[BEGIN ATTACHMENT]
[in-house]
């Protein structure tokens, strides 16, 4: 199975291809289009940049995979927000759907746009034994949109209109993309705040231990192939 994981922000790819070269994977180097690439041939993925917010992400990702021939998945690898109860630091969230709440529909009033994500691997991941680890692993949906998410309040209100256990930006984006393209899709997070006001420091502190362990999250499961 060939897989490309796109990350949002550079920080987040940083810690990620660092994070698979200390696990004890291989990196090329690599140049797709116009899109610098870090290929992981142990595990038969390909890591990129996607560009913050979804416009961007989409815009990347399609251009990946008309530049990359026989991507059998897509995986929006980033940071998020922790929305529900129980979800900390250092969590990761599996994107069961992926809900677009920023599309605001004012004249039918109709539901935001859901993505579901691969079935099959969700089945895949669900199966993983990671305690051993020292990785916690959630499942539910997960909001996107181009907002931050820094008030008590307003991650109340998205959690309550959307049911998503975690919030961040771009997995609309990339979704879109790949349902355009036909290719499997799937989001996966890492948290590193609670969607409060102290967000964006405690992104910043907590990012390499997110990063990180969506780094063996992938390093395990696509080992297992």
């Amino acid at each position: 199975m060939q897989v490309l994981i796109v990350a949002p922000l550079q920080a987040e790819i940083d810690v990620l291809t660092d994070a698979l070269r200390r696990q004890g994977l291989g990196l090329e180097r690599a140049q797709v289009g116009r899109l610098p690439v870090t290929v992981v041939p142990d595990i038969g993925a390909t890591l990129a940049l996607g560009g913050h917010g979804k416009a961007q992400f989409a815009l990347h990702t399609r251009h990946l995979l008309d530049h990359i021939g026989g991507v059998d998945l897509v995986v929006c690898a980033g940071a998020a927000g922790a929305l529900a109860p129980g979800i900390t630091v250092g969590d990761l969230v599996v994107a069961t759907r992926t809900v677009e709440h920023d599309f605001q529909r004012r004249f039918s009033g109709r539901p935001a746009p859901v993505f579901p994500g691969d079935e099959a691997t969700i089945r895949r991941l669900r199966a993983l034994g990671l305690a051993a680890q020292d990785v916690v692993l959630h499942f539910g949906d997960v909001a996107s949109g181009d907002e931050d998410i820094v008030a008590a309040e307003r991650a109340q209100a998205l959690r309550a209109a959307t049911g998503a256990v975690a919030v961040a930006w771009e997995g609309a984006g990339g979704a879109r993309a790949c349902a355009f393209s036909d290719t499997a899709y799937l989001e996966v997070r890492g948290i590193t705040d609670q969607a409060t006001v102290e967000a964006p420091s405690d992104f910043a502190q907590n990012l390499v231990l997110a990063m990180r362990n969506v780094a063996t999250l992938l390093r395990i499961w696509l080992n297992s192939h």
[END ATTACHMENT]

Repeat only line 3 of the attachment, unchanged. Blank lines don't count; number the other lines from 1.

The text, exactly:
């Amino acid at each position: 199975m060939q897989v490309l994981i796109v990350a949002p922000l550079q920080a987040e790819i940083d810690v990620l291809t660092d994070a698979l070269r200390r696990q004890g994977l291989g990196l090329e180097r690599a140049q797709v289009g116009r899109l610098p690439v870090t290929v992981v041939p142990d595990i038969g993925a390909t890591l990129a940049l996607g560009g913050h917010g979804k416009a961007q992400f989409a815009l990347h990702t399609r251009h990946l995979l008309d530049h990359i021939g026989g991507v059998d998945l897509v995986v929006c690898a980033g940071a998020a927000g922790a929305l529900a109860p129980g979800i900390t630091v250092g969590d990761l969230v599996v994107a069961t759907r992926t809900v677009e709440h920023d599309f605001q529909r004012r004249f039918s009033g109709r539901p935001a746009p859901v993505f579901p994500g691969d079935e099959a691997t969700i089945r895949r991941l669900r199966a993983l034994g990671l305690a051993a680890q020292d990785v916690v692993l959630h499942f539910g949906d997960v909001a996107s949109g181009d907002e931050d998410i820094v008030a008590a309040e307003r991650a109340q209100a998205l959690r309550a209109a959307t049911g998503a256990v975690a919030v961040a930006w771009e997995g609309a984006g990339g979704a879109r993309a790949c349902a355009f393209s036909d290719t499997a899709y799937l989001e996966v997070r890492g948290i590193t705040d609670q969607a409060t006001v102290e967000a964006p420091s405690d992104f910043a502190q907590n990012l390499v231990l997110a990063m990180r362990n969506v780094a063996t999250l992938l390093r395990i499961w696509l080992n297992s192939h």